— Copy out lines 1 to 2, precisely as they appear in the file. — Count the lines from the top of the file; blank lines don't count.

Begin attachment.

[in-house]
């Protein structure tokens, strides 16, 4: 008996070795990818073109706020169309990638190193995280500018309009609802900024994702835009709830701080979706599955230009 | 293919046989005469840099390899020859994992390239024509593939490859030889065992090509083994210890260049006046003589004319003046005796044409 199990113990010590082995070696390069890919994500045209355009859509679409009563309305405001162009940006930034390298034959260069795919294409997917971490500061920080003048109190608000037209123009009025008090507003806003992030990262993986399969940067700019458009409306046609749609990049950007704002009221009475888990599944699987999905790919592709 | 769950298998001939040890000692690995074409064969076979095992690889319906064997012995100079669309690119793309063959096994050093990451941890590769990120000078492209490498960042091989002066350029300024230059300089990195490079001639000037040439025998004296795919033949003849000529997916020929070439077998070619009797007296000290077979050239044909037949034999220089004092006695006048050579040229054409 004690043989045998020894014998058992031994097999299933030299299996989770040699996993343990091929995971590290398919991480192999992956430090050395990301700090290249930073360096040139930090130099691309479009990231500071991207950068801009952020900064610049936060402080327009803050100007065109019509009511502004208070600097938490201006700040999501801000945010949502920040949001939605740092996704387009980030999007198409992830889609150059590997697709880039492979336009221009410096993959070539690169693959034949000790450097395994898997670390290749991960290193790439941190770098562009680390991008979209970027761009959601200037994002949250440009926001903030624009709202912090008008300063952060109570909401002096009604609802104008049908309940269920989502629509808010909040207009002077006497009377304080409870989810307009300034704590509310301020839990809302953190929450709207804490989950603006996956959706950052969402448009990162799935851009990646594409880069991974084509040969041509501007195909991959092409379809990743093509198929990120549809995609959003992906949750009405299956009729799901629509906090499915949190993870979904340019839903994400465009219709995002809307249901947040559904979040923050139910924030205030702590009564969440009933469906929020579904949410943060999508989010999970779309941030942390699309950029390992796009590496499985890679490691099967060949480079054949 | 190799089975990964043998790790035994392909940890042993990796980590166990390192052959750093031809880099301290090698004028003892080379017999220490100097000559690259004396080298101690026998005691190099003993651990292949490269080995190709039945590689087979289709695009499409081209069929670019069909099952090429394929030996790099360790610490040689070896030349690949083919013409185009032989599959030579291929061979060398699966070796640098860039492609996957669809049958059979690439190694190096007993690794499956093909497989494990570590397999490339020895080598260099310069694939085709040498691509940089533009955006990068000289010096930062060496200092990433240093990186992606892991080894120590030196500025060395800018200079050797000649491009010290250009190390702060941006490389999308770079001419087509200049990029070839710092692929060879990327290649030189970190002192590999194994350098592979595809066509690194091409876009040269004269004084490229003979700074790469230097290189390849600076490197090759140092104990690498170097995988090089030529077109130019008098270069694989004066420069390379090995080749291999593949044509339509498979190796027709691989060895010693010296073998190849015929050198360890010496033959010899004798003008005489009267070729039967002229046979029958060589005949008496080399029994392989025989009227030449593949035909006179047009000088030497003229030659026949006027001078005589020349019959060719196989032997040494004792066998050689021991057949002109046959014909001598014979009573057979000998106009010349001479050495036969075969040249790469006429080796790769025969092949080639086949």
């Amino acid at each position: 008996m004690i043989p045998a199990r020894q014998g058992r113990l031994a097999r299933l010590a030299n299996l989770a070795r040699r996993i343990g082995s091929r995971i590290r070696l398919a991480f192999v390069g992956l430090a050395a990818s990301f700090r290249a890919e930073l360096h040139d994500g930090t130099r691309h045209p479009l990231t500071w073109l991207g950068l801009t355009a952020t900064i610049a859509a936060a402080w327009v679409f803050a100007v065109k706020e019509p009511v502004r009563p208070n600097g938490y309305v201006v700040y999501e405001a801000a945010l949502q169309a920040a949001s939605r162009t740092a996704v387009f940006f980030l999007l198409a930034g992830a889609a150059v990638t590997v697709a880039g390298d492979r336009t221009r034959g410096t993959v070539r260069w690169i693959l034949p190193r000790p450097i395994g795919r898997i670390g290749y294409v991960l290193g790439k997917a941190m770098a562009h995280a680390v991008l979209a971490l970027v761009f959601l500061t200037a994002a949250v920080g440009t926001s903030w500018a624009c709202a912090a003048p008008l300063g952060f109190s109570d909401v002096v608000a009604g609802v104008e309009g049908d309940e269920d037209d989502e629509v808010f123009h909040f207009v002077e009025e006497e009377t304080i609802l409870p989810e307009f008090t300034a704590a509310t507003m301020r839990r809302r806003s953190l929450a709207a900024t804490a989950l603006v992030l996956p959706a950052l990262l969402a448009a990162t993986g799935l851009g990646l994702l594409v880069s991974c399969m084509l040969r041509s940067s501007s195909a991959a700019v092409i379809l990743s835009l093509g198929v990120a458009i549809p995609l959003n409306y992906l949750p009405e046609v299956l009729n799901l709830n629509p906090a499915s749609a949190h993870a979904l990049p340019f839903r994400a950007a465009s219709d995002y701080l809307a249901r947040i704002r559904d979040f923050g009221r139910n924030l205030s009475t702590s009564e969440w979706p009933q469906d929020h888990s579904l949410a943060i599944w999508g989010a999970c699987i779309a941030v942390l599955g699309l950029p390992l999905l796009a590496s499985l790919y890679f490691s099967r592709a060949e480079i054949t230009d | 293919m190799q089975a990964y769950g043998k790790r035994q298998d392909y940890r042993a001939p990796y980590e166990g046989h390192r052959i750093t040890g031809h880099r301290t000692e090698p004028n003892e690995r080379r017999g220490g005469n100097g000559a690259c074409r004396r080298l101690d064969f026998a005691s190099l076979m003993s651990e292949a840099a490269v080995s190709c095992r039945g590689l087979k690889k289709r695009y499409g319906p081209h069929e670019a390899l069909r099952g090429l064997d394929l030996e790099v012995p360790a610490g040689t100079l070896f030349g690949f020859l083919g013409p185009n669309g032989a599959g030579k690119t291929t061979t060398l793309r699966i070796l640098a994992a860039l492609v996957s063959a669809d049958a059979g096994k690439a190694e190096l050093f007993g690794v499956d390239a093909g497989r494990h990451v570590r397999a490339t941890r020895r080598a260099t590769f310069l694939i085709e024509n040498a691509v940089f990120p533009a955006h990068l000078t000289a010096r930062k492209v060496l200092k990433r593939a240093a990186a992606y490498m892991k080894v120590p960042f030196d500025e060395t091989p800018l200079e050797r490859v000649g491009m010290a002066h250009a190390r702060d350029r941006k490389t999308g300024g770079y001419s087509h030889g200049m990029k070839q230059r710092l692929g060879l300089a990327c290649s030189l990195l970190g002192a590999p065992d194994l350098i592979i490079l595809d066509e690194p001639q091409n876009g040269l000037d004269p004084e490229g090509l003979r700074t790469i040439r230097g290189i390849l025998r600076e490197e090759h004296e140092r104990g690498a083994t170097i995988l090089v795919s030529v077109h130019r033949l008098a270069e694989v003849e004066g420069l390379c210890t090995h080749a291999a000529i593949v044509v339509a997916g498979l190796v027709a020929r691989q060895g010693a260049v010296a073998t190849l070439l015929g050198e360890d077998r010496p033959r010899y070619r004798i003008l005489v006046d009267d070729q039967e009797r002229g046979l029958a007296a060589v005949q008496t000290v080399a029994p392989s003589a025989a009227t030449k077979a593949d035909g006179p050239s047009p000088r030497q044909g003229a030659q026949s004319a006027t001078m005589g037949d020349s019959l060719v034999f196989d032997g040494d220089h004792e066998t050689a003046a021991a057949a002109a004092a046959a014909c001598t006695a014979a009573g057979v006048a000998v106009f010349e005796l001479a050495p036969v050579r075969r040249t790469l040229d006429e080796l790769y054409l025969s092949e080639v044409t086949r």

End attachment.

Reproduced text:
[in-house]
């Protein structure tokens, strides 16, 4: 008996070795990818073109706020169309990638190193995280500018309009609802900024994702835009709830701080979706599955230009 | 293919046989005469840099390899020859994992390239024509593939490859030889065992090509083994210890260049006046003589004319003046005796044409 199990113990010590082995070696390069890919994500045209355009859509679409009563309305405001162009940006930034390298034959260069795919294409997917971490500061920080003048109190608000037209123009009025008090507003806003992030990262993986399969940067700019458009409306046609749609990049950007704002009221009475888990599944699987999905790919592709 | 769950298998001939040890000692690995074409064969076979095992690889319906064997012995100079669309690119793309063959096994050093990451941890590769990120000078492209490498960042091989002066350029300024230059300089990195490079001639000037040439025998004296795919033949003849000529997916020929070439077998070619009797007296000290077979050239044909037949034999220089004092006695006048050579040229054409 004690043989045998020894014998058992031994097999299933030299299996989770040699996993343990091929995971590290398919991480192999992956430090050395990301700090290249930073360096040139930090130099691309479009990231500071991207950068801009952020900064610049936060402080327009803050100007065109019509009511502004208070600097938490201006700040999501801000945010949502920040949001939605740092996704387009980030999007198409992830889609150059590997697709880039492979336009221009410096993959070539690169693959034949000790450097395994898997670390290749991960290193790439941190770098562009680390991008979209970027761009959601200037994002949250440009926001903030624009709202912090008008300063952060109570909401002096009604609802104008049908309940269920989502629509808010909040207009002077006497009377304080409870989810307009300034704590509310301020839990809302953190929450709207804490989950603006996956959706950052969402448009990162799935851009990646594409880069991974084509040969041509501007195909991959092409379809990743093509198929990120549809995609959003992906949750009405299956009729799901629509906090499915949190993870979904340019839903994400465009219709995002809307249901947040559904979040923050139910924030205030702590009564969440009933469906929020579904949410943060999508989010999970779309941030942390699309950029390992796009590496499985890679490691099967060949480079054949 | 190799089975990964043998790790035994392909940890042993990796980590166990390192052959750093031809880099301290090698004028003892080379017999220490100097000559690259004396080298101690026998005691190099003993651990292949490269080995190709039945590689087979289709695009499409081209069929670019069909099952090429394929030996790099360790610490040689070896030349690949083919013409185009032989599959030579291929061979060398699966070796640098860039492609996957669809049958059979690439190694190096007993690794499956093909497989494990570590397999490339020895080598260099310069694939085709040498691509940089533009955006990068000289010096930062060496200092990433240093990186992606892991080894120590030196500025060395800018200079050797000649491009010290250009190390702060941006490389999308770079001419087509200049990029070839710092692929060879990327290649030189970190002192590999194994350098592979595809066509690194091409876009040269004269004084490229003979700074790469230097290189390849600076490197090759140092104990690498170097995988090089030529077109130019008098270069694989004066420069390379090995080749291999593949044509339509498979190796027709691989060895010693010296073998190849015929050198360890010496033959010899004798003008005489009267070729039967002229046979029958060589005949008496080399029994392989025989009227030449593949035909006179047009000088030497003229030659026949006027001078005589020349019959060719196989032997040494004792066998050689021991057949002109046959014909001598014979009573057979000998106009010349001479050495036969075969040249790469006429080796790769025969092949080639086949």